Copyright law, as defined in Title 17 of the United States Code, protects "original works of authorship fixed in a tangible medium of expression" for a limited period. Copyright protection includes, for instance, the legal right to publish and sell literary, artistic, or musical work, and copyright protects authors, publishers and producers, and the public. Copyright applies both to traditional media (books, records, etc.) and to digital media (electronic journals, web sites, etc.). Copyright protects the following eight categories of works:
Ownership of a copyrighted work includes the right to control the use of that work. Use of such work by others during the term of the copyright requires either permission from the author or reliance on the doctrine of fair use. Failure to do one or the other will expose the user to a claim of copyright infringement for which the law provides remedies including payment of money damages to the copyright owner.
American Geophysical Union v. Texaco Inc. - 60 F.3d 913 (2d Cir. 1994)
In 1995, Texaco paid out over a million dollars to six publishers because a company researcher systematically made copies of scientific articles from a single use subscription without obtaining persmission from the publisher. The fact that the research was for commercial gain, and that the court found that Texaco would probably not have purchased multiple copies of the journals, and the copies took the place of purchasing multiple copies (thereby competing with the publishers ability to collect license fees) all ruled against fair use.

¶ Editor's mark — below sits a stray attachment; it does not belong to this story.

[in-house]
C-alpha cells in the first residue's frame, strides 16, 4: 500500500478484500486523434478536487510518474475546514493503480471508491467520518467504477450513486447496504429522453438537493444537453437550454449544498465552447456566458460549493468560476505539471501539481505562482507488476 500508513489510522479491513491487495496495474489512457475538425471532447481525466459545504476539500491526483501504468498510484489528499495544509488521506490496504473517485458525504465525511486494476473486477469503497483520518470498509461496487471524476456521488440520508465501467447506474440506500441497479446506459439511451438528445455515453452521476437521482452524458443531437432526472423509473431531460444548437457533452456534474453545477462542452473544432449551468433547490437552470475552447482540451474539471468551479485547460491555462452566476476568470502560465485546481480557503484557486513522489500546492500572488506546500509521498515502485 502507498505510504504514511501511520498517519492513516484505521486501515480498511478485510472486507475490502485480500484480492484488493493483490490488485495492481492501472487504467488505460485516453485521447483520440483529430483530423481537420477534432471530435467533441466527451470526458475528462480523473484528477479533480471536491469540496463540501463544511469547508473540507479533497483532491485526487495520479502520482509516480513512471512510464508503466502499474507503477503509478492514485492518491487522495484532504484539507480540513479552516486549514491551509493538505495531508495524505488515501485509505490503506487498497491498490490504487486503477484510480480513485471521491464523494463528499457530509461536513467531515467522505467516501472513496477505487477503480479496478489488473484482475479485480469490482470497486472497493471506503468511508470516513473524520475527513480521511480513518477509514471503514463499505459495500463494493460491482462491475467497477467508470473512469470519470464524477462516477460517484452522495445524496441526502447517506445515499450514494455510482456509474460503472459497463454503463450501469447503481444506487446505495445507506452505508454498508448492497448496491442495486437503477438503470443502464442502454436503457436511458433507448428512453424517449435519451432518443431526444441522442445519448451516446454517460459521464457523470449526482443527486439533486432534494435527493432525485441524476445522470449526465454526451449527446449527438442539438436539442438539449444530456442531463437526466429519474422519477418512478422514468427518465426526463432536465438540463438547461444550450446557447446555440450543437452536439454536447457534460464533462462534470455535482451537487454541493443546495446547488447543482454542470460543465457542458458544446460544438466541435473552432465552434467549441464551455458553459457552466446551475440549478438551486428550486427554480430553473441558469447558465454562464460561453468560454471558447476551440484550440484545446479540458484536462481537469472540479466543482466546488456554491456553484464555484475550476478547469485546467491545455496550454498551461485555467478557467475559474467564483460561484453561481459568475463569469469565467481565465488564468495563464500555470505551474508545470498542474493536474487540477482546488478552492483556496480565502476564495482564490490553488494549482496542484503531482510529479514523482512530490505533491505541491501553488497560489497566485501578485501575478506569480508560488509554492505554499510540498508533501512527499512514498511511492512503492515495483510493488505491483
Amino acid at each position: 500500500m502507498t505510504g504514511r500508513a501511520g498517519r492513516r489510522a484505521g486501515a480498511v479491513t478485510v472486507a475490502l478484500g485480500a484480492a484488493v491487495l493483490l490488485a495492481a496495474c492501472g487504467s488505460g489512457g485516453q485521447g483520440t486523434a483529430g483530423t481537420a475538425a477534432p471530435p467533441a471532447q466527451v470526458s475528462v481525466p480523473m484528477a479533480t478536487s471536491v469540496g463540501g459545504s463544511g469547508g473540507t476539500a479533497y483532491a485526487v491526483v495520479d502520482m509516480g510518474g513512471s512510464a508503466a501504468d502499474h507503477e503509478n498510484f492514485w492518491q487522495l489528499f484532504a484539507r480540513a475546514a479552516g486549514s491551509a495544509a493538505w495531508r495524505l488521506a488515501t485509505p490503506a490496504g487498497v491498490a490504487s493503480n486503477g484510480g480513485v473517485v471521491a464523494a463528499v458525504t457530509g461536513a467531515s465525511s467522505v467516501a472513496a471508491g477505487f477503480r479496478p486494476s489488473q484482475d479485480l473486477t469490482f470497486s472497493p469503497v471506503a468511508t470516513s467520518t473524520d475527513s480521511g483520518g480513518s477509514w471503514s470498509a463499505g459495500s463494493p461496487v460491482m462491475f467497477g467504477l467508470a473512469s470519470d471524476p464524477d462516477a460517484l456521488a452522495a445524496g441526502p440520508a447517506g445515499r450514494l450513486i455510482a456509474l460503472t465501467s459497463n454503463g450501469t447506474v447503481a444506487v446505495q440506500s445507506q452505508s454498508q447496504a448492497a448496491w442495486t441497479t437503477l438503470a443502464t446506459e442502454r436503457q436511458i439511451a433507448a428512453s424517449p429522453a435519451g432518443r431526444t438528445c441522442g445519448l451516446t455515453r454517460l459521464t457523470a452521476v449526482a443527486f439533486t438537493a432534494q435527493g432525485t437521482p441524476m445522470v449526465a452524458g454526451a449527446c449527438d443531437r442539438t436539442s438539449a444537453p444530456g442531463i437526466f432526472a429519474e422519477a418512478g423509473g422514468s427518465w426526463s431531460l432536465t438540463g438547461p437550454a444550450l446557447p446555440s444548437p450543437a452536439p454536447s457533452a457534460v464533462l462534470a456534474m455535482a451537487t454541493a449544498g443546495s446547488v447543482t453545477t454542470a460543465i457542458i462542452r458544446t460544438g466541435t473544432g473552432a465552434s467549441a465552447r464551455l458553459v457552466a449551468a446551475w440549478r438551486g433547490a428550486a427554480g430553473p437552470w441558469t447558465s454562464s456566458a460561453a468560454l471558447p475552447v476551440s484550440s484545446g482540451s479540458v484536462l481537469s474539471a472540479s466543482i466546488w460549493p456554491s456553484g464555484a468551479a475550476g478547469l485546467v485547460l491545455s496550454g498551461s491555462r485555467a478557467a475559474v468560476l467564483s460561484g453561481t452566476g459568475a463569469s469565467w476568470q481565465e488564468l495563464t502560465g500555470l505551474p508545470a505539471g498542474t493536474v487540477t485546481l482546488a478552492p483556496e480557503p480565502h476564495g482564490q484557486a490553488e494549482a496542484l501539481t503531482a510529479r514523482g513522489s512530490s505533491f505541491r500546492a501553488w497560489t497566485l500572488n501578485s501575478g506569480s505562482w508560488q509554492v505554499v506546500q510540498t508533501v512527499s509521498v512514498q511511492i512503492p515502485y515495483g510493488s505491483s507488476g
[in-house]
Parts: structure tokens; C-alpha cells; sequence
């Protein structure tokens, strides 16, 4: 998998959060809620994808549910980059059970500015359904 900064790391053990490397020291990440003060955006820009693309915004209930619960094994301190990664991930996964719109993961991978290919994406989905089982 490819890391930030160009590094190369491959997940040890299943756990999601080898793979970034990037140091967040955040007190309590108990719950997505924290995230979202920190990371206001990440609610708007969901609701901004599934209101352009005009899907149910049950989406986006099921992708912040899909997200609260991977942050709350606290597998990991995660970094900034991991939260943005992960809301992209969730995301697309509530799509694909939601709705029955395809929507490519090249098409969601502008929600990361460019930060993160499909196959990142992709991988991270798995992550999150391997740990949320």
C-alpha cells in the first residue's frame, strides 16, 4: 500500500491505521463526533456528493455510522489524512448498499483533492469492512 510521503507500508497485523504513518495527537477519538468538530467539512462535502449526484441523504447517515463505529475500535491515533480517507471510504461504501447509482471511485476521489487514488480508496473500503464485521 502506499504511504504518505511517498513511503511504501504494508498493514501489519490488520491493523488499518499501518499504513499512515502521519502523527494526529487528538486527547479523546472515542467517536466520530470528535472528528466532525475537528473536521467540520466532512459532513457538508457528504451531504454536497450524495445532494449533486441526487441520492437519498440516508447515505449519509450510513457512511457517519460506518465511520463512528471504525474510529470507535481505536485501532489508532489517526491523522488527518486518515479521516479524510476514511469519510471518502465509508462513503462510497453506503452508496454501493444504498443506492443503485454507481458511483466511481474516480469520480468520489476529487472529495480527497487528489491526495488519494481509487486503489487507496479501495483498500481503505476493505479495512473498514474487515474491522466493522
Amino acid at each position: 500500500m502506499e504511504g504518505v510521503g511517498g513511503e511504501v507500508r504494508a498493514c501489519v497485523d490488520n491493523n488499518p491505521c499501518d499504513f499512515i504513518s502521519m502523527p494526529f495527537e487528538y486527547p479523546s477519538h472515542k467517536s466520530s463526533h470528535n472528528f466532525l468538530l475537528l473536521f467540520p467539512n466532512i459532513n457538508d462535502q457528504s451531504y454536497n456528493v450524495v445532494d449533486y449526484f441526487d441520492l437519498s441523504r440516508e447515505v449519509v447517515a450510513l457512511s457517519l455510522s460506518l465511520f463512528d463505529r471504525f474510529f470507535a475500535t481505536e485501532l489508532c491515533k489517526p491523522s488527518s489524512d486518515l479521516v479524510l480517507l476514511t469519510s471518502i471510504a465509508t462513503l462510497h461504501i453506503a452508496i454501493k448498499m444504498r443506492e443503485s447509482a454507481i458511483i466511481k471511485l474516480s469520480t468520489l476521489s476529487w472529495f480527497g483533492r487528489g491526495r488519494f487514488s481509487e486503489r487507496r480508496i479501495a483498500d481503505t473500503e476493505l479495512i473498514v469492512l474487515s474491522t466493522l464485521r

Basic Books, Inc. v. Kinko's Graphics Corporation - 758 F.Supp. 1522 (S.D.N.Y. 1991)
Probably the most well known copyright infringement case around, Kinkos in all paid about 2 million to several publishers for making and selling "coursepacks." Kinkos made the copies, assembled the packs and sold them, without seeking permission for the copyrighted materials.
AIME et al. v. Regents of UCLA et al.
The Association for Information Media (AIME), a NY-based trade group, and AVP, an educational video publisher and one of AIME's clients sued UCLA for streaming videos for student use. The case has been thrown out. Twice. Notable in this case is that AIME and AVP are not the copyright holders.
Cambridge University Press et al. v. Patton et al. -
This case involves several publishers suing several individuals at Georgia State for using copyrighted materials in e-reserves. Much has been written about the case as it has far reaching implications. An original ruling found mostly in favor of Georgia State, but appeals have been filed.